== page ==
Diabetes Doesn’t Slow Me Down

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I did it!  I did it! I did it!  Yesterday I ran the Tel Aviv marathon faster than I ever thought I could.  The night before the marathon, however, I was certain I was going to have the worst run of my life.  To start off, I got very nervous although I’d done everything I’d planned to do. I ate two sweet potatoes for lunch and had an early dinner of chicken, quinoa and a small salad. I loaded up on carbs (relatively speaking). But unlike the previous time I’d done this, I had a very hard time covering it with insulin.  I spent most of the day high in the 200s. I’d eaten dinner early to avoid nighttime surprises, but when I checked my blood sugar before going to bed it was 205. I took an extra unit of Apidra and went to bed.

I didn’t sleep well; I never do the night before a marathon. I woke up at 3:00am and checked my blood sugar.   It was 264, and I was not happy. I decided to take another unit of insulin to try to get my blood sugar down to the 160-180 range.  I fell asleep for a short while but got up again a little before  4:00am (before my alarm). My blood sugar was 283. This was not good. I started to get ready for the race: got dressed, had coffee and at 4:45 checked my blood sugar again. It was 302. Panic!  I knew I couldn’t start a marathon at that level, so very nervous and unsure of my decision, I took another two units of insulin.  With the needle still in my thigh, I was cursing myself, sure I was making a mistake and that I would drop during the race.  But I didn’t know what else to do. By 5:05 my blood sugar was 264. It was going down, but was it dropping fast?  Was I going to be dripping in sweat before the race even began?  I didn’t know so I packed up my glucometer and took some halva (14grams of carb per snack) with me just in case.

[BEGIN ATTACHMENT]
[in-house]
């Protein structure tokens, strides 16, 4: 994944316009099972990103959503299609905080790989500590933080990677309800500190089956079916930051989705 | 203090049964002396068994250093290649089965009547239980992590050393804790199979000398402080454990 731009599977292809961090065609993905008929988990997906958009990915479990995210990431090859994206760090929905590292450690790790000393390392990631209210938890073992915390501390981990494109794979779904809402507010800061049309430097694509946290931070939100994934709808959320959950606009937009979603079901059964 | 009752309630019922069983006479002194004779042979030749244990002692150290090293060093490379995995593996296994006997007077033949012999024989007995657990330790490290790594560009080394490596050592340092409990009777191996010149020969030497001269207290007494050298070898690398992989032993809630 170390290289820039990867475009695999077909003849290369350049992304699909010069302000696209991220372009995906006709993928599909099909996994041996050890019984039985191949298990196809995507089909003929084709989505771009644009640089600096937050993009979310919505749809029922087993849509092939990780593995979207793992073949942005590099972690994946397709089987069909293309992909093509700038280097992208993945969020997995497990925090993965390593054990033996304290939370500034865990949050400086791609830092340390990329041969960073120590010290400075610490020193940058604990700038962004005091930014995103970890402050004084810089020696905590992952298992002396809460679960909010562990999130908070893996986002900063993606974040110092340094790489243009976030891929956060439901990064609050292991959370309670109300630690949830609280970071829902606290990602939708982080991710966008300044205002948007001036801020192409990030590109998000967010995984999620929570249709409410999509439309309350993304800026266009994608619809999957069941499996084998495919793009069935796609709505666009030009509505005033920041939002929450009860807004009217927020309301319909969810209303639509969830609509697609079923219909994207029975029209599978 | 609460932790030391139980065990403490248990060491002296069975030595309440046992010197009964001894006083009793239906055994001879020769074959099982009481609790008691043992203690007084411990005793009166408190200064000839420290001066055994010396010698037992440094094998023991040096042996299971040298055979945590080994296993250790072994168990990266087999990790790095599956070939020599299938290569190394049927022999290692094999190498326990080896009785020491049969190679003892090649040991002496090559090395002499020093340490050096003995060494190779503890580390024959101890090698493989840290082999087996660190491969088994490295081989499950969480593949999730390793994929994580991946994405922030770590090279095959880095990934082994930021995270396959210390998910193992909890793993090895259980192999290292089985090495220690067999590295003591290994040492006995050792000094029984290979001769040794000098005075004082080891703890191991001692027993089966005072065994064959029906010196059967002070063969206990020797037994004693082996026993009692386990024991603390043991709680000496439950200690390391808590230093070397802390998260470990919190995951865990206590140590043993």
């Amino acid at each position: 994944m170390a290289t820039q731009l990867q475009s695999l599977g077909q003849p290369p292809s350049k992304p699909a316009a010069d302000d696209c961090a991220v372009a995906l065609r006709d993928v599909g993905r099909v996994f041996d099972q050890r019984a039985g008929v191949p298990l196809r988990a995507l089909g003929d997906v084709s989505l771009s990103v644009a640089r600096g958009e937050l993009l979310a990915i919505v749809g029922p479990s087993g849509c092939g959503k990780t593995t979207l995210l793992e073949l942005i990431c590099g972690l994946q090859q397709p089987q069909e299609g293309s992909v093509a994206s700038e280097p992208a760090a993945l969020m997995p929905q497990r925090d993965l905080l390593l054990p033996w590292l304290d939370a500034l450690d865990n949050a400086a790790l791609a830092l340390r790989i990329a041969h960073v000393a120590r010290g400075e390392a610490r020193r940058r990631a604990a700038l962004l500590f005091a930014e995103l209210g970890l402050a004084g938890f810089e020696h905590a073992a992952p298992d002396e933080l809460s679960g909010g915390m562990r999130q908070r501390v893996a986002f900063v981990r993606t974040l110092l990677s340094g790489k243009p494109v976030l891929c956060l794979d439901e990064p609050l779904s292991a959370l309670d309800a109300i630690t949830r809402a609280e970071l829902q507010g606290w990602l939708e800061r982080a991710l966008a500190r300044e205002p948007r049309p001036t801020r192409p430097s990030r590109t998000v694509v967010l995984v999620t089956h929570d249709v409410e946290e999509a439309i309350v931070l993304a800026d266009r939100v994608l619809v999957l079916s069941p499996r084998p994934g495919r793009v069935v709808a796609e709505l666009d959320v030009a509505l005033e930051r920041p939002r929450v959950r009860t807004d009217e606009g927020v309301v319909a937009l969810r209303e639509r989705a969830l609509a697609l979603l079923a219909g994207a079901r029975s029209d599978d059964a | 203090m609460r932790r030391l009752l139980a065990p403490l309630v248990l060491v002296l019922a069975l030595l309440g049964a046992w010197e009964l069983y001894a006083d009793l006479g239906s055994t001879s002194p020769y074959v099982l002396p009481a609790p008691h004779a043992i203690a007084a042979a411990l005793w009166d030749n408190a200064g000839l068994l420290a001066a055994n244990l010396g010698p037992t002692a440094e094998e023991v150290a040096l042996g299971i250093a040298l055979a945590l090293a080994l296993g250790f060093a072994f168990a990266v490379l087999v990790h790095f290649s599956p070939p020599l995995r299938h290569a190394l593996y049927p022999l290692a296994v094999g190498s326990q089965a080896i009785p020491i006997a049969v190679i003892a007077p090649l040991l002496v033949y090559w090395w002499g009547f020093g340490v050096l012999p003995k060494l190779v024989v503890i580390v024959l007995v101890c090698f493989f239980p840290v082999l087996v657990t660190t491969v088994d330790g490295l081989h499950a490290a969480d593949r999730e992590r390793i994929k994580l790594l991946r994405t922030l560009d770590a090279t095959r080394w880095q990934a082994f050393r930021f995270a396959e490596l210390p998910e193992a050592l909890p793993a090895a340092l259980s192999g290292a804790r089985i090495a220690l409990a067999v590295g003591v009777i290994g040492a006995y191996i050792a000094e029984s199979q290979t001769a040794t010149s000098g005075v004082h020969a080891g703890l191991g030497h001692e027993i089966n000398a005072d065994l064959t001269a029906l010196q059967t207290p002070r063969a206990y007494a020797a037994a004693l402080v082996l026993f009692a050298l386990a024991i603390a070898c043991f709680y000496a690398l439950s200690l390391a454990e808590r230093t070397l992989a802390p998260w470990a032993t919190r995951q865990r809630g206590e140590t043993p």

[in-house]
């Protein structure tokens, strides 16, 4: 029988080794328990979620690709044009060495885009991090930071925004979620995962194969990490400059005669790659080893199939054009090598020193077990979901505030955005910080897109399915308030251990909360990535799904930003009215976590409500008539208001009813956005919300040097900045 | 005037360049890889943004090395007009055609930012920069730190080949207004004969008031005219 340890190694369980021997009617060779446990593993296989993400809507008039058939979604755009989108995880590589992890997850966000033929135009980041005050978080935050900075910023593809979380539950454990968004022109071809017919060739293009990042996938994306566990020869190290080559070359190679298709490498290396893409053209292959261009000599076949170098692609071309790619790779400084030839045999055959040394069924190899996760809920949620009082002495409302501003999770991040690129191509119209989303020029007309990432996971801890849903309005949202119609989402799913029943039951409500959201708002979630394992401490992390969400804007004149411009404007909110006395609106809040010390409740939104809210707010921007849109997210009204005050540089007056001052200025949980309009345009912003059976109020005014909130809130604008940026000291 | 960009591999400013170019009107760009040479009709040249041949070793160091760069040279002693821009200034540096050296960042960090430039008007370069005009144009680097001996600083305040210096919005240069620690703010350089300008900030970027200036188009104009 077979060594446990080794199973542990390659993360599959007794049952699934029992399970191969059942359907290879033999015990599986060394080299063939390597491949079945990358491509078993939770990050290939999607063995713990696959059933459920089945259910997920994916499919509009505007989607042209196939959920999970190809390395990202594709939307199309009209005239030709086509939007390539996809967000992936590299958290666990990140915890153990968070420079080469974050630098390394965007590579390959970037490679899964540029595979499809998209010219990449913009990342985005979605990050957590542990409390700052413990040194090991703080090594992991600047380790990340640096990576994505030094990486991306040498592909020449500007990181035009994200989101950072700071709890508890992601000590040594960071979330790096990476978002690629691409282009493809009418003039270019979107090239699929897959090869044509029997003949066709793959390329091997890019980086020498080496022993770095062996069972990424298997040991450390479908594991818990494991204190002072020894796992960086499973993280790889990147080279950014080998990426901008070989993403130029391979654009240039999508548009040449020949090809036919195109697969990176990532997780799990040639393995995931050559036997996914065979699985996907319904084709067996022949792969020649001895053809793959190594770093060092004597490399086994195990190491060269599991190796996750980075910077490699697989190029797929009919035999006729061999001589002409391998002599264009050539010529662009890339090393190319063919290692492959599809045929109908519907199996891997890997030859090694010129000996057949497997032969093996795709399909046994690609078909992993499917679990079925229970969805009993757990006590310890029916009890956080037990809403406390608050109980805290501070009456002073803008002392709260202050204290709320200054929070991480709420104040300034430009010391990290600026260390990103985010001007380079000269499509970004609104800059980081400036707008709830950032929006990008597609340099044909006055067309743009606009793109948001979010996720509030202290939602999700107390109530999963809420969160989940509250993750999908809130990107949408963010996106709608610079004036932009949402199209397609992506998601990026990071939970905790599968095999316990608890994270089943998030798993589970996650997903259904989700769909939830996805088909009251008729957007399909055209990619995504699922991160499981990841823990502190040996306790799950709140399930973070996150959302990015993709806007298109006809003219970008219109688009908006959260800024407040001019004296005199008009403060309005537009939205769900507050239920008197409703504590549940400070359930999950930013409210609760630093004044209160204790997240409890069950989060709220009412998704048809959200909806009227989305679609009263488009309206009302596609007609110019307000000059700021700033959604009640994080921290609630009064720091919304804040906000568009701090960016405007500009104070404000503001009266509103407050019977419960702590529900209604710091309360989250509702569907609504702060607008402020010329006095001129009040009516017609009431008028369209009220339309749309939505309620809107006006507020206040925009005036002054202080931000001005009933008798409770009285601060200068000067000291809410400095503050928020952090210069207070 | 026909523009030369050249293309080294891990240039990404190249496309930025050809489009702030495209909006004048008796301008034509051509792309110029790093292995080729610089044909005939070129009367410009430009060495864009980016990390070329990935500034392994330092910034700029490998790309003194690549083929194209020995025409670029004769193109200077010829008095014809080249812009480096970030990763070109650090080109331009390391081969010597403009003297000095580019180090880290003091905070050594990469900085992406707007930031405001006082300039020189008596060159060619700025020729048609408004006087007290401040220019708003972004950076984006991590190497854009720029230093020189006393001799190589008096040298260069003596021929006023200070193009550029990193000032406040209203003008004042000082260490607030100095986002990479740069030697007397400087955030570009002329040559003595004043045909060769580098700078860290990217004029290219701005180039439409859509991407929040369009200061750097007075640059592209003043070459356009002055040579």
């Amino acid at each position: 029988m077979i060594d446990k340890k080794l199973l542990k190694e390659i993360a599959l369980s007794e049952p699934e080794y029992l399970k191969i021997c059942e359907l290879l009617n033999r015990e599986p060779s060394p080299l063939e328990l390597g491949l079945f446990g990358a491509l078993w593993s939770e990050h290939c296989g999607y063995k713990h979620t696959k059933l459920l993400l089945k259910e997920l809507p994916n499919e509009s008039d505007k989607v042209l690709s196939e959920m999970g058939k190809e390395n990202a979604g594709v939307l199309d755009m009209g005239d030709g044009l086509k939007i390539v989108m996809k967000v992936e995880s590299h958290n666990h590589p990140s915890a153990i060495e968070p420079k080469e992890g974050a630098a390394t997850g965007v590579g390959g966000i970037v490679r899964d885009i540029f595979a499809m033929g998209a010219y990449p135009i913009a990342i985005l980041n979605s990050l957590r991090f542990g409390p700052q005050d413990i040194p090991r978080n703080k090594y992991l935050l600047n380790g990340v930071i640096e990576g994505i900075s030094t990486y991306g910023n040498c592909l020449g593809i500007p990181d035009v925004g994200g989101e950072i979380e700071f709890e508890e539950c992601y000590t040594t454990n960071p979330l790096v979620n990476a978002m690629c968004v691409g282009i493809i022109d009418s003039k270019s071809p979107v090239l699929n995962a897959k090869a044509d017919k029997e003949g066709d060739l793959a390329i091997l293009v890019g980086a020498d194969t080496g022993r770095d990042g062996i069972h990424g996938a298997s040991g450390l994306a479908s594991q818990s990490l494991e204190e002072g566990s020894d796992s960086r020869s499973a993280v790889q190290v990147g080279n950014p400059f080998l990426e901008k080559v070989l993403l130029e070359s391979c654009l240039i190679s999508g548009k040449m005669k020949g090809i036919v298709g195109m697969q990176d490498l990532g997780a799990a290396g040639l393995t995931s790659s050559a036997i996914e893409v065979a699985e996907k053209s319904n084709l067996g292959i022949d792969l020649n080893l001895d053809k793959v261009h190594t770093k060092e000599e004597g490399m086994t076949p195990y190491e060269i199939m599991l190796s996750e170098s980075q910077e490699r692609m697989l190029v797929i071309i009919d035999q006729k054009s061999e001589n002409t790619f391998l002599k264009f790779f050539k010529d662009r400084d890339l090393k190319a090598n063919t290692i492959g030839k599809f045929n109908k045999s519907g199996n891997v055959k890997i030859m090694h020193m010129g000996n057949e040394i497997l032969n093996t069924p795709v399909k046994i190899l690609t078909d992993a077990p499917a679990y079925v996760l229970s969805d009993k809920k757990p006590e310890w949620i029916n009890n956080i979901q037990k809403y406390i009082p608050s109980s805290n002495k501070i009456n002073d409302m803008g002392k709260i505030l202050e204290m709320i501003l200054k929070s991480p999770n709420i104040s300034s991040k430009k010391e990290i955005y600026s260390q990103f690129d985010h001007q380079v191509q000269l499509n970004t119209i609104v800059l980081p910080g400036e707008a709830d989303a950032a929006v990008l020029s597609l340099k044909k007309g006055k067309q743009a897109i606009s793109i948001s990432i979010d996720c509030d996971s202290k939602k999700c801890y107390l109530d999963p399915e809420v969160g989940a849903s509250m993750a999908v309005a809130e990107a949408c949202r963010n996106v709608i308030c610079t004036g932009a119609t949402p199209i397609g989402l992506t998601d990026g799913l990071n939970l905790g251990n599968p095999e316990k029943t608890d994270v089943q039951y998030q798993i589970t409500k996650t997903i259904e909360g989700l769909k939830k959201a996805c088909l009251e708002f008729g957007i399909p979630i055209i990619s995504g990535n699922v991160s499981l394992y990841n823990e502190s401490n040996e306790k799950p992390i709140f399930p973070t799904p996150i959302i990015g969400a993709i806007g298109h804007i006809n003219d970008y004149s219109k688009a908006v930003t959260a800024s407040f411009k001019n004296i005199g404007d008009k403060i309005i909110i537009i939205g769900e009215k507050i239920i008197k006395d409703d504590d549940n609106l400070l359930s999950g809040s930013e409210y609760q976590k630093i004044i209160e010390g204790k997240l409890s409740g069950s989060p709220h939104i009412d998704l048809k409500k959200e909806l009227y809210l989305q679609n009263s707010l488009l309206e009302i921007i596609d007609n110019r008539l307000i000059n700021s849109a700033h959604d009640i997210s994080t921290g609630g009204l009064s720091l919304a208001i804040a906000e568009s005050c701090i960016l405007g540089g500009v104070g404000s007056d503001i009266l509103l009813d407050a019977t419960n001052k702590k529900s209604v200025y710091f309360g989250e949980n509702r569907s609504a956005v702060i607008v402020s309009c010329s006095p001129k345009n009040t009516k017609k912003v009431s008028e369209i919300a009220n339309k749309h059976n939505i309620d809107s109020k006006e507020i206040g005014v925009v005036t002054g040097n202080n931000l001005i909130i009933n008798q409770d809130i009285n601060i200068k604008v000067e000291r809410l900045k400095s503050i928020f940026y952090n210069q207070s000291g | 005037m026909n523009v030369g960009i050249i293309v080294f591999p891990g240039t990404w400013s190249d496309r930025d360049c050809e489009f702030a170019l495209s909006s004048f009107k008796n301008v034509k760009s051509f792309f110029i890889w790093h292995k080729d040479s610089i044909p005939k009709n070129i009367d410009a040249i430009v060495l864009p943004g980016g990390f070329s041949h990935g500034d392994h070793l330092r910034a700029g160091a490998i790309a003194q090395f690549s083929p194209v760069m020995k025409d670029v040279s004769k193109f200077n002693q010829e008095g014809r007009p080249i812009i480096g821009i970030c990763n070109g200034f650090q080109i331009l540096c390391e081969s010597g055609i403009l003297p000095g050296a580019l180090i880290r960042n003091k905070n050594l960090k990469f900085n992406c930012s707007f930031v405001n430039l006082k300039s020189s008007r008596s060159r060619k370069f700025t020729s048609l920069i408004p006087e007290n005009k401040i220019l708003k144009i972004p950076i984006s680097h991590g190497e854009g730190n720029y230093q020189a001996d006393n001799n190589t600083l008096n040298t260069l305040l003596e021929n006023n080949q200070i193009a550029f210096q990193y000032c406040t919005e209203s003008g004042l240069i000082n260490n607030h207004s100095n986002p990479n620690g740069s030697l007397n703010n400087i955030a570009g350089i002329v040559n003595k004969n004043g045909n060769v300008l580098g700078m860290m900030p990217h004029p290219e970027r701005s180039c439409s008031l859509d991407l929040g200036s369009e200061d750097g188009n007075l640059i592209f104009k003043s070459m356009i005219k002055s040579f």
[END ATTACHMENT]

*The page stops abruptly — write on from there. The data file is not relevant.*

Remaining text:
I arrived at the starting area at 5:50 and met up with the rest of the members of my running group. I got there feeling disaster written all me. After all of my planning and training and I ended up injecting insulin right before the marathon.  Anticipating a hypo, I checked my blood sugar again. It was 280. I didn’t understand what was going on and I felt helpless to do anything but wait to see what would happen.